Crafts and Book Fairs: How to Shine at Your Author's Table
By. R. M. Clark
As an author of six published books, I consider myself to be both a writer and a craftsman. Now that fall is here, I find many opportunities to showcase my wares at various crafts fairs here in New England. My books feel right at home displayed alongside candles, snowmen, animal art, doll clothing, and myriad other crafts from talented artists and artisans. I've sold hundreds of books this way, so I thought I'd pass on a few tips on how authors can maximize their time and increase sales. Although this post focuses on crafts fairs, the same logic applies to “author only” book fairs.
Find a Fair. The first (obvious) need is to find a crafts fair. Look for announcements in your area newspaper, often located in articles in the local affairs section. Also, search Facebook for local crafts fair pages and events, and check the bulletin board at your town’s library. The venues vary, so don't be surprised to find that the event is being held at a YMCA, library, church or synagogue, or historical society hall. If it's well-advertised, people will come.
Calculate the Costs. Once you've found a potential fair, check the table fee. This is the amount you'll have to pay in advance to participate in the event. These fees vary from free to $25 to over $100. One way to reduce the cost is to share a table. I've done this many times with another author and it has always worked out great. It's amazing how much you can fit on your smaller four-foot section when you have to. Plus, it's nice to have someone to talk with over the course of the day.
Complete Your To-Do List. So you've paid the fee and reserved a spot. Congratulations—now the real fun begins! You've likely been getting emails from the coordinator sharing details about the big day. Pay close attention to these communications. For instance, are you required to bring your own table or chair or canopy (for outdoor venues)? That's an important one to know. Here are some other items for your list:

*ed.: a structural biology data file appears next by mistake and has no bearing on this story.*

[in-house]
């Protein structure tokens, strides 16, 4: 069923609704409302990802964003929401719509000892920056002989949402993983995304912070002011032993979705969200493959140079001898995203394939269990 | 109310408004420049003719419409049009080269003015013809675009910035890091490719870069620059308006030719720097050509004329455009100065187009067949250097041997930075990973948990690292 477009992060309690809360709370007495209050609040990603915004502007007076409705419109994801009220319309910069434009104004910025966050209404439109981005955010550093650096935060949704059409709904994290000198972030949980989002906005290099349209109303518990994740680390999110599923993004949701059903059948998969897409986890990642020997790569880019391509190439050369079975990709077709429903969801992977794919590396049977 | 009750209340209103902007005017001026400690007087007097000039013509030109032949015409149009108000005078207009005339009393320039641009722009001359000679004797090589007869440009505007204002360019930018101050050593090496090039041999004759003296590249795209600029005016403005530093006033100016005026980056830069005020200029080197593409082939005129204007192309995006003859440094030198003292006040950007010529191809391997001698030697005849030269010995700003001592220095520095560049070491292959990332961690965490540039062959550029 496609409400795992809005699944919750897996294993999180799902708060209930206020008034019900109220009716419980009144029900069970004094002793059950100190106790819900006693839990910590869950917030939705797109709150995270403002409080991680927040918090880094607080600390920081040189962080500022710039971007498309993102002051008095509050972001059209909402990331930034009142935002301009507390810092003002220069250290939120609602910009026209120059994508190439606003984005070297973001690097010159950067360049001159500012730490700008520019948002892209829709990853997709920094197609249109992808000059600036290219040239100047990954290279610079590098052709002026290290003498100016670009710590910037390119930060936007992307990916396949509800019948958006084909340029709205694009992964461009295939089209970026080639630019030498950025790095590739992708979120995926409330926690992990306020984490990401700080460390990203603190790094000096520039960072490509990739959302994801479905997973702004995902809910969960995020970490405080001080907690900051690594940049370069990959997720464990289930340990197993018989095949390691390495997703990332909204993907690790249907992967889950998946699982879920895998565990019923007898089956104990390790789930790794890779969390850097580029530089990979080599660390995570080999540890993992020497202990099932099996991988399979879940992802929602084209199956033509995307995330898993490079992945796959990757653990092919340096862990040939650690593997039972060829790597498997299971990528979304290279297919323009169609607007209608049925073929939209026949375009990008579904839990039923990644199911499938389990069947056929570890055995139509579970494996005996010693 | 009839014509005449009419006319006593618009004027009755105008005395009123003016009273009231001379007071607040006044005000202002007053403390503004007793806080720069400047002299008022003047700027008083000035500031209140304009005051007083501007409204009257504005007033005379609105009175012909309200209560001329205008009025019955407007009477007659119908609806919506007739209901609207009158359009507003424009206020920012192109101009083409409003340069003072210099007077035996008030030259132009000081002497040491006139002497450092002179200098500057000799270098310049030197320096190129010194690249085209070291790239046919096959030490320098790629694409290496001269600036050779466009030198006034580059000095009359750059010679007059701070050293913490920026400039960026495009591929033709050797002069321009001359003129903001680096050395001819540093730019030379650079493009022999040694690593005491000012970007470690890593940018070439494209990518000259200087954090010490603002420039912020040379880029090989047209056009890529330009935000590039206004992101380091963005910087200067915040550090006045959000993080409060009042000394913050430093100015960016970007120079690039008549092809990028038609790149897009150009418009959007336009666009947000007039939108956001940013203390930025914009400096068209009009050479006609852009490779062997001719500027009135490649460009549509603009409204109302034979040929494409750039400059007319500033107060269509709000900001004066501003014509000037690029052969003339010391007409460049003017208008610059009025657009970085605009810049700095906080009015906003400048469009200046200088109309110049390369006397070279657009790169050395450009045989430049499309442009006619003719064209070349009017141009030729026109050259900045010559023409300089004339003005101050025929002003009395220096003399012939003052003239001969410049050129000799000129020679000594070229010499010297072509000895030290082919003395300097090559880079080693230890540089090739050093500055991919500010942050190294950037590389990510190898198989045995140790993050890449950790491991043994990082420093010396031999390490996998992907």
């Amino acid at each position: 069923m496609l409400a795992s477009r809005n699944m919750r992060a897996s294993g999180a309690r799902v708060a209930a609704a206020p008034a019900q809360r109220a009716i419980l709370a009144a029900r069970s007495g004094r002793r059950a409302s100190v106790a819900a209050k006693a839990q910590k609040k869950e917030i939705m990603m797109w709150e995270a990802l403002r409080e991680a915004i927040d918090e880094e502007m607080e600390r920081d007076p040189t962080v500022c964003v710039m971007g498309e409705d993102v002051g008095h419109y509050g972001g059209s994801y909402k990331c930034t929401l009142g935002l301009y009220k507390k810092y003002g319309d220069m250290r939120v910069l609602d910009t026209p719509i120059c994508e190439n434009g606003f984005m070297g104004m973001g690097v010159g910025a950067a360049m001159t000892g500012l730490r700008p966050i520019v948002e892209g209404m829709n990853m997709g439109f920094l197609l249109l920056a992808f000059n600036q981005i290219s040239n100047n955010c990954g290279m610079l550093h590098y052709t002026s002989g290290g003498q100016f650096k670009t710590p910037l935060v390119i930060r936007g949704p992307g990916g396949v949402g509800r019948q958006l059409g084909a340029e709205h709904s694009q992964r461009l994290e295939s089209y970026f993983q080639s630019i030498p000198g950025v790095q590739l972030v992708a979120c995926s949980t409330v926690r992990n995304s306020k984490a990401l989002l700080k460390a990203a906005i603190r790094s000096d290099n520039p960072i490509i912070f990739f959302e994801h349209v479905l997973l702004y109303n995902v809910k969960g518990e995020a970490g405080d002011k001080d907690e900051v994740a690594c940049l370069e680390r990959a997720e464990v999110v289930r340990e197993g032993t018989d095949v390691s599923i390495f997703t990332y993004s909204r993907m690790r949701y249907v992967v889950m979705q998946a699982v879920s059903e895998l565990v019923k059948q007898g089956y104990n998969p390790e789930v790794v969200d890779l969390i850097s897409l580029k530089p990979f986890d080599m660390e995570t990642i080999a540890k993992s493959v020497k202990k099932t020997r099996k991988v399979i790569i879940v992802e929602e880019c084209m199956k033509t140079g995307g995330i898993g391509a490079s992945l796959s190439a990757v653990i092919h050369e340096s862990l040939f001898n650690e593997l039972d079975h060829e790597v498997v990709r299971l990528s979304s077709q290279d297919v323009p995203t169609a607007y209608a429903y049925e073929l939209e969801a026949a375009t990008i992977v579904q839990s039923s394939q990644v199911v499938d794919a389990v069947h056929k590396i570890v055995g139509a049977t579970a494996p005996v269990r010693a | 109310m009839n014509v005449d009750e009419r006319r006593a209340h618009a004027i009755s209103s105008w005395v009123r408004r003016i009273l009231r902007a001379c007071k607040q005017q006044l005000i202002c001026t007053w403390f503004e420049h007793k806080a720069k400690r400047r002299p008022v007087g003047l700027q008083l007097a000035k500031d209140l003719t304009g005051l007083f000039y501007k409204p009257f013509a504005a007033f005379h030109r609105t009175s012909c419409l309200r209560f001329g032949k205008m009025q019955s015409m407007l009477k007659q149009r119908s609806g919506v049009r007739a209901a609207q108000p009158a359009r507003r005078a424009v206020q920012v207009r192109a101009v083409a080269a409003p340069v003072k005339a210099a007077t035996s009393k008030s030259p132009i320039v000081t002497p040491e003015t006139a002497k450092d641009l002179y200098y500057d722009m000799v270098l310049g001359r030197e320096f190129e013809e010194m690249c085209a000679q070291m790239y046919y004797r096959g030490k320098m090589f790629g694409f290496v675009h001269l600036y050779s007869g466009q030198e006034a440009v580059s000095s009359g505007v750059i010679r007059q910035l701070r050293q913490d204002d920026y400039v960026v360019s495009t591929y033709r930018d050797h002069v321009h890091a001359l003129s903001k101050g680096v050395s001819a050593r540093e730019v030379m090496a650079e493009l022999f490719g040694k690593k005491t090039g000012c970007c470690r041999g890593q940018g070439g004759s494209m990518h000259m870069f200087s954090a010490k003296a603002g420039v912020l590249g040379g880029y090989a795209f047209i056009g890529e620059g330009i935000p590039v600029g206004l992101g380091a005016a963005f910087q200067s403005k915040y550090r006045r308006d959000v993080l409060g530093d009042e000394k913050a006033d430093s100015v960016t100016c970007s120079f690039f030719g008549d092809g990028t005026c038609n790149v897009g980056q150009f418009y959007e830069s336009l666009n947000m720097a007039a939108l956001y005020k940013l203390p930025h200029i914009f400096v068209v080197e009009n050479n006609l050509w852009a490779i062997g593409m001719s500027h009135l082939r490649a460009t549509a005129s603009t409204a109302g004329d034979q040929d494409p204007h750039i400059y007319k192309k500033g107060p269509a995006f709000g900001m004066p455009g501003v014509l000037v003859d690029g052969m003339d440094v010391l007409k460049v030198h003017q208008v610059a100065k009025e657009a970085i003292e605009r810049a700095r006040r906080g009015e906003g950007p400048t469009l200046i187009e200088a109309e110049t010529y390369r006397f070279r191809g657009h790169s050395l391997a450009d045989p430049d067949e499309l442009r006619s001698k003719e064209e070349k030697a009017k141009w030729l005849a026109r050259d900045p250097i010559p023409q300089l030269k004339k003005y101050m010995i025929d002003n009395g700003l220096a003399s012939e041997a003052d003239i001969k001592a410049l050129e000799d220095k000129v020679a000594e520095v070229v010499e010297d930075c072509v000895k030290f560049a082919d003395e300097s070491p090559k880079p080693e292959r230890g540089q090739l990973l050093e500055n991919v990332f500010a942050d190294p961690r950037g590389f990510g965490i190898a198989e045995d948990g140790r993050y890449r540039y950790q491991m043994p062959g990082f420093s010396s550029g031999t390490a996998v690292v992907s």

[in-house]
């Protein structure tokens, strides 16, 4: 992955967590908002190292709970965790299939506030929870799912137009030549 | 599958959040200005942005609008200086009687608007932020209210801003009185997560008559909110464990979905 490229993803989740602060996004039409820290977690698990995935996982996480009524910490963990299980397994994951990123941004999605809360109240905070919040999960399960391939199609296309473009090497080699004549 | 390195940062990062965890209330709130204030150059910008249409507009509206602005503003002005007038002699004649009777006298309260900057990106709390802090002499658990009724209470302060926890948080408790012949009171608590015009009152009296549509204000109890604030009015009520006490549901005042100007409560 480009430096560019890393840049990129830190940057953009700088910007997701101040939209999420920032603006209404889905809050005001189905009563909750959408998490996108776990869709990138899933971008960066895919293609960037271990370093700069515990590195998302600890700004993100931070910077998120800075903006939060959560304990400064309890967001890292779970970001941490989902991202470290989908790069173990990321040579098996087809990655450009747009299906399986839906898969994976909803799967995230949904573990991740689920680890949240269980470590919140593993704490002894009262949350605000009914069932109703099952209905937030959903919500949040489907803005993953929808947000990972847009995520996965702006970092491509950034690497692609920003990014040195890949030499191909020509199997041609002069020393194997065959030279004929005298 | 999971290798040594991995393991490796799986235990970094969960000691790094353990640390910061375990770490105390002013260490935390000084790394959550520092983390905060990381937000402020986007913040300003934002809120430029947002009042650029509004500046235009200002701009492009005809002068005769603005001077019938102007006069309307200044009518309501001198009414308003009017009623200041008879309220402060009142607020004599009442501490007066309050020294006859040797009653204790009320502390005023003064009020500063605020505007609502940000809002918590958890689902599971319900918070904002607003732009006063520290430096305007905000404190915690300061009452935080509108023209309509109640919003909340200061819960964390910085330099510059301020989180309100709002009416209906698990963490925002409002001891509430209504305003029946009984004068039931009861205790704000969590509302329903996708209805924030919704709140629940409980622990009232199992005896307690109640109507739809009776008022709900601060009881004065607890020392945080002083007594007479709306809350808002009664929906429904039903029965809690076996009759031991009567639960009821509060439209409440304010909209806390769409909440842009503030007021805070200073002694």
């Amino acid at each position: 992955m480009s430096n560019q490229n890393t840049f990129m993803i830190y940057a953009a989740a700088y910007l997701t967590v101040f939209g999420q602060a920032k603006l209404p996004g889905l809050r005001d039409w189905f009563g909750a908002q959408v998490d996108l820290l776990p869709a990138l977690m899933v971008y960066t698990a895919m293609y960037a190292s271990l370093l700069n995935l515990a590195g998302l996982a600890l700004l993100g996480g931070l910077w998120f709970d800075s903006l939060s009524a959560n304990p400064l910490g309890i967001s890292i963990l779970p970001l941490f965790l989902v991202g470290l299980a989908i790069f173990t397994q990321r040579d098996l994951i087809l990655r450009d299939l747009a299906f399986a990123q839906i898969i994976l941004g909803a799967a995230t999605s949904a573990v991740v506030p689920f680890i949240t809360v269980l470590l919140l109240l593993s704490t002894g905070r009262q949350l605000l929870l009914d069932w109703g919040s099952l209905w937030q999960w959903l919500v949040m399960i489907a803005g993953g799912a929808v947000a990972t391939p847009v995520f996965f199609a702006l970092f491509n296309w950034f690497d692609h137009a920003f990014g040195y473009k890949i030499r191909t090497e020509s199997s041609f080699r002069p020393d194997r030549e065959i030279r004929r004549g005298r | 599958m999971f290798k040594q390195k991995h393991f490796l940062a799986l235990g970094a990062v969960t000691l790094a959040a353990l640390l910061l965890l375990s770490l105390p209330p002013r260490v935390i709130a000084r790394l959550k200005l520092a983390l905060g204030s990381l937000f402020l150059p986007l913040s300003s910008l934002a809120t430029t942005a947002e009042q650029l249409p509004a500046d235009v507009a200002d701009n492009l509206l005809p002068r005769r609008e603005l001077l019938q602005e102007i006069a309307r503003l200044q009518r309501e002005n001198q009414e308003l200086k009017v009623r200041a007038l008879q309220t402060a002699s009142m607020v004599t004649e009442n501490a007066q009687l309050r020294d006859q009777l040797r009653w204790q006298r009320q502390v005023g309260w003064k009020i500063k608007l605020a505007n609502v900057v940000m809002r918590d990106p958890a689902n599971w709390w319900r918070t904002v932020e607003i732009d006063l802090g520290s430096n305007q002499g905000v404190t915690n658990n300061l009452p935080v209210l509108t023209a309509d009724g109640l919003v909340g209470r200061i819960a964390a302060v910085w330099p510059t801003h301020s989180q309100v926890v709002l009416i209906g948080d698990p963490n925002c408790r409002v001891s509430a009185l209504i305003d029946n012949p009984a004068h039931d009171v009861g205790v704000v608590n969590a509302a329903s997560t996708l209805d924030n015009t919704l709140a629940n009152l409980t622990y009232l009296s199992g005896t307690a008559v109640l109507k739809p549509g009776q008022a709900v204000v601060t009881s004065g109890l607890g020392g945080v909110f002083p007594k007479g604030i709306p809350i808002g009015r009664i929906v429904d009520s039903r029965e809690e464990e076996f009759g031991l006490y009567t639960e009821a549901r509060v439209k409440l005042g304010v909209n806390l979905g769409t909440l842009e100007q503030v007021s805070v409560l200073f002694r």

- Arrive early enough to get everything set up before the doors open. It's never a good look if you are unprepared when the customers start strolling in.
- Prepare a sign to show who you are and what genre your books are in. My sign reads R. M. Clark, Children’s Book Author. You can go fancy with what looks like a small pull-down projector screen with printed graphics or go simple with a homemade whiteboard sign hung on the front of the table.
- Have business cards and bookmarks on hand. Some folks will only want one of these. Signing the bookmarks is a nice touch. Hey, at least your name is getting out there! Also, it doesn’t hurt to have a small basket of wrapped candies on your table.
- Get a credit card reader for non-cash sales. Some customers don't carry cash or just prefer to charge it. Be prepared for both methods, and don't forget to bring money so you can make change.
Be Your Best. Make sure that both the fronts and the backs of your books are displayed. I use a simple wire bookstand to display the cover of each book, with another copy placed face down in front of it. The back cover likely has an engaging plot summary with review blurbs. The idea is to allow the customer to see the cover, read the summary, and become interested in buying the book. I have found that once a visitor picks up a book, a sale is usually inevitable.